In the light, or more correctly the shadow of the French Revolution, coupled with a general disgust of the extreme bigotry that had animated the Gordon Riots of 1780, the popular view of many English people had been moderated with respect to the Catholic Church. The sort of knee-jerk anti-Catholicism that had characterized Oliver Goldsmith’s “anti-papist” four volume “history” of England, published in 1771, was decidedly out of favour by 1791, when a fifteen-year-old Jane Austen, the daughter of a minister of the state religion, wrote her own “History of England”, which lampooned and satirized the anti-Catholic stance of conventional history books. In stark and remarkable contrast to such history books which overlooked the tyranny of Tudor England, except for the reign of Mary Tudor, the teenage Miss Austen depicted Elizabeth I as an unmitigated tyrant and considered Mary Stuart, Queen of Scots, to be the martyred victim of Tudor tyranny. In supporting Mary Stuart against the anti-Catholic Tudors, the young Miss Austen was countering the pride and prejudice of her times and was exhibiting the sense and sensibility that would make her one of the finest and most perceptive novelists of the following century.

This aesthetic sensibility was also present in the poetry of William Wordsworth and Samuel Taylor Coleridge, whose jointly-authored volume of verse, Lyrical Ballads, published in 1798, would herald the birth of a distinctly English Romanticism, very different from its counterparts in France and Germany, and as counter-revolutionary in spirit as French and German Romanticism had been revolutionary. Although Wordsworth and Coleridge had initially been attracted by the French Revolutionary cause, the full horrors of its butchery and totalitarianism, carried out in the name of “reason” against religion, caused them to recoil in the direction of Christianity. Both poets rejected their youthful agnosticism and pantheism and embraced Anglican Christianity, expressing their rediscovery of beauty in the poetry of praise.

One of the fruits of English Romanticism was the rise of neo-medievalism, heralding a rediscovery of the beauty of the Catholic middle-ages by a new generation of English poets, artists and thinkers. At the forefront of this neo-medievalist revival was Kenelm Digby, whose defence of chivalry, The Broadstone of Honour, published in 1822, remained enduringly popular and influential for the remainder of the century. It struck a chord with a new generation of Englishmen who were seeking something more noble and edifying than the spirit of self-serving cynicism that had characterized the Regency period. This neo-medieval spirit would inspire the Gothic Revival in architecture, the Pre-Raphaelites in art, and the Oxford Movement within the Church of England, the last of which was a movement within the Anglican church which sought to embrace a “catholic” understanding of the liturgy and a “catholic” interpretation of ecclesiology. These three neo-medieval movements would sow the seeds of what would become a Catholic cultural revival in the English-speaking world.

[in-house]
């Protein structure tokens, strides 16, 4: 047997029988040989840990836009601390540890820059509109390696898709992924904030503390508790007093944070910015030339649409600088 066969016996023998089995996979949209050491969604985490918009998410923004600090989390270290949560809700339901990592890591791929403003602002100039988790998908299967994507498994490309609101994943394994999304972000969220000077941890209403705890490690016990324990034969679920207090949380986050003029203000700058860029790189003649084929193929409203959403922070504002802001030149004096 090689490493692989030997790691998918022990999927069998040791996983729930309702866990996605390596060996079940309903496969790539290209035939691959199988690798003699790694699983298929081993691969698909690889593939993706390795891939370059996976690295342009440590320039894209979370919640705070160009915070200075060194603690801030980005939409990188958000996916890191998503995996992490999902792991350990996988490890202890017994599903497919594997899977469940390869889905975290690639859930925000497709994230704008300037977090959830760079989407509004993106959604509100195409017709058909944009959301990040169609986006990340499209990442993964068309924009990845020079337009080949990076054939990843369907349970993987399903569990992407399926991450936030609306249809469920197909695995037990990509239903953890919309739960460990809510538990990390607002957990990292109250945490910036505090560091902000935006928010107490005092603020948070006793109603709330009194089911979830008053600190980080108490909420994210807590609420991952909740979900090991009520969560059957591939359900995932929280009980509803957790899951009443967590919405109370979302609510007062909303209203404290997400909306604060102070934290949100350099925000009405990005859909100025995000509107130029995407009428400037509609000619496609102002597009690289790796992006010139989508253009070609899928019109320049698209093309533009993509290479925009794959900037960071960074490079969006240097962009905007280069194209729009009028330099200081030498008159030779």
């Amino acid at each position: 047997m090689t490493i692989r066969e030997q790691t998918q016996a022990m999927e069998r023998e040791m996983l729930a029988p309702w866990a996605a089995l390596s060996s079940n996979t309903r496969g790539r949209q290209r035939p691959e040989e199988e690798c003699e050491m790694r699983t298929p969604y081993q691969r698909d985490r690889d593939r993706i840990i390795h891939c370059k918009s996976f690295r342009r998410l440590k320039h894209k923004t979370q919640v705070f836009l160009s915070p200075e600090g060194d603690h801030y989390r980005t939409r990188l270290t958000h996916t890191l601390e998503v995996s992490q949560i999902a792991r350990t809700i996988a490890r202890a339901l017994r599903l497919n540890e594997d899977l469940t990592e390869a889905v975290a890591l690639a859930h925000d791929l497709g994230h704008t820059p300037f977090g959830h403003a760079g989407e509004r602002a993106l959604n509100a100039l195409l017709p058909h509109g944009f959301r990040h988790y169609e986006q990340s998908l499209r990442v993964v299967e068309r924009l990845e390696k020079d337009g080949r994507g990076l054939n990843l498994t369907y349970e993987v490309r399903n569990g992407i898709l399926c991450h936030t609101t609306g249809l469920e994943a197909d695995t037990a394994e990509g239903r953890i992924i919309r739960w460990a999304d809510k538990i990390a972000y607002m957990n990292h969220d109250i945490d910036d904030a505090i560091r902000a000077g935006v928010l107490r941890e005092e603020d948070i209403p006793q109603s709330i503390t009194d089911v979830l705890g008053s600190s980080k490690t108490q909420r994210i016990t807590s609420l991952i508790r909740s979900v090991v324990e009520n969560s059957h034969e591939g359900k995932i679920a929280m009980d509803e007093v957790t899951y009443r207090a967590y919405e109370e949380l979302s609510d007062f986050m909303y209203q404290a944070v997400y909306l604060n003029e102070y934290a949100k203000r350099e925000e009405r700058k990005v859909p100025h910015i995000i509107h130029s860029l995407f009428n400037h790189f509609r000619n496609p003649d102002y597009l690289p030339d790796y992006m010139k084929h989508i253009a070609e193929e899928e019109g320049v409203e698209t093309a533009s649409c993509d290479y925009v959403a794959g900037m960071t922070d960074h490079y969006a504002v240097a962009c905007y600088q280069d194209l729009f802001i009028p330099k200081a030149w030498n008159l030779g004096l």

The new mood of religious toleration, the unexpected fruit of the religious intolerance in France, had led to the perception that the Catholic Church was once more in the ascendant. “It is really become fashionable to be a Catholic,” the recusant Frances Jerningham remarked in 1819, a reflection of the fact that she was now counting members of the royal family among her associates. The Duke of Sussex, younger brother of the future King William IV, had visited the stately home of Sir George and Frances Jerningham in August 1819, admiring the portrait of Mary Tudor in the library and being “delighted” with the Catholic chapel in which the organist played God Save the King as he entered. In the following year, the new king, George IV, had written a note in Latin to Pope Pius V, the first time a reigning English monarch had corresponded with the pope since England’s Revolution in 1688. Pope Pius was understandably “pleased” to receive such a courteous overture from England’s new king, answering it in the same cordial spirit.

This new spirit of acceptance of Catholicism was praised by William Cobbett, in the opening chapter of his History of the Protestant Reformation. Writing in 1824, Cobbett rejoiced that “[t]ruth has … made great progress in the public mind in England within the last dozen years”:
Men are not now to be carried away by the cry of “No-Popery” … and it is now, by no means rare to hear Protestants allow that, as to faith, as to morals, as to salvation, the Catholic religion is quite good enough; and a very large part of the people of England are forward to declare that the Catholics have been most barbarously treated, and that it is time that they had justice done them.
Justice would be done five years later, in 1829, with the passing of a law granting emancipation to England’s Catholics, ending a period of almost three centuries of state-sponsored persecution. Such was the unforeseeable blessing that the French Revolution bestowed upon England, albeit contrary to the designs of the revolutionaries. Such are the ways in which the hand of Providence writes with crooked lines, bringing ineffable good from unutterable evil. May these lessons from history bring hope to all men of good will in the midst of the dark days and darkening daze of cancel culture.